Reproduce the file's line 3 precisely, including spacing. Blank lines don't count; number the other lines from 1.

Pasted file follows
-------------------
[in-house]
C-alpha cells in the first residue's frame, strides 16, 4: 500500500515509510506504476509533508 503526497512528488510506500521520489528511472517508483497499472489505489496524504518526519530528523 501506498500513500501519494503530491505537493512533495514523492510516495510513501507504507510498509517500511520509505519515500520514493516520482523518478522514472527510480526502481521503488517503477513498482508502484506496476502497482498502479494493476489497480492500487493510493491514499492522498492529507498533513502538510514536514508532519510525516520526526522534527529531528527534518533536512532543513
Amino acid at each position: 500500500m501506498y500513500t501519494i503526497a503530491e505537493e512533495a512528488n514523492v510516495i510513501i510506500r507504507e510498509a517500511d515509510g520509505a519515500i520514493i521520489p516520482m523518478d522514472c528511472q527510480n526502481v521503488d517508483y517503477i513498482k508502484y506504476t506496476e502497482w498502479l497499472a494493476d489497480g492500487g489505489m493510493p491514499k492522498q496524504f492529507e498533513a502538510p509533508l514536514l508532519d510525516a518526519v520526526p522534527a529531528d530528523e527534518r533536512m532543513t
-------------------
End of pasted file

Amino acid at each position: 500500500m501506498y500513500t501519494i503526497a503530491e505537493e512533495a512528488n514523492v510516495i510513501i510506500r507504507e510498509a517500511d515509510g520509505a519515500i520514493i521520489p516520482m523518478d522514472c528511472q527510480n526502481v521503488d517508483y517503477i513498482k508502484y506504476t506496476e502497482w498502479l497499472a494493476d489497480g492500487g489505489m493510493p491514499k492522498q496524504f492529507e498533513a502538510p509533508l514536514l508532519d510525516a518526519v520526526p522534527a529531528d530528523e527534518r533536512m532543513t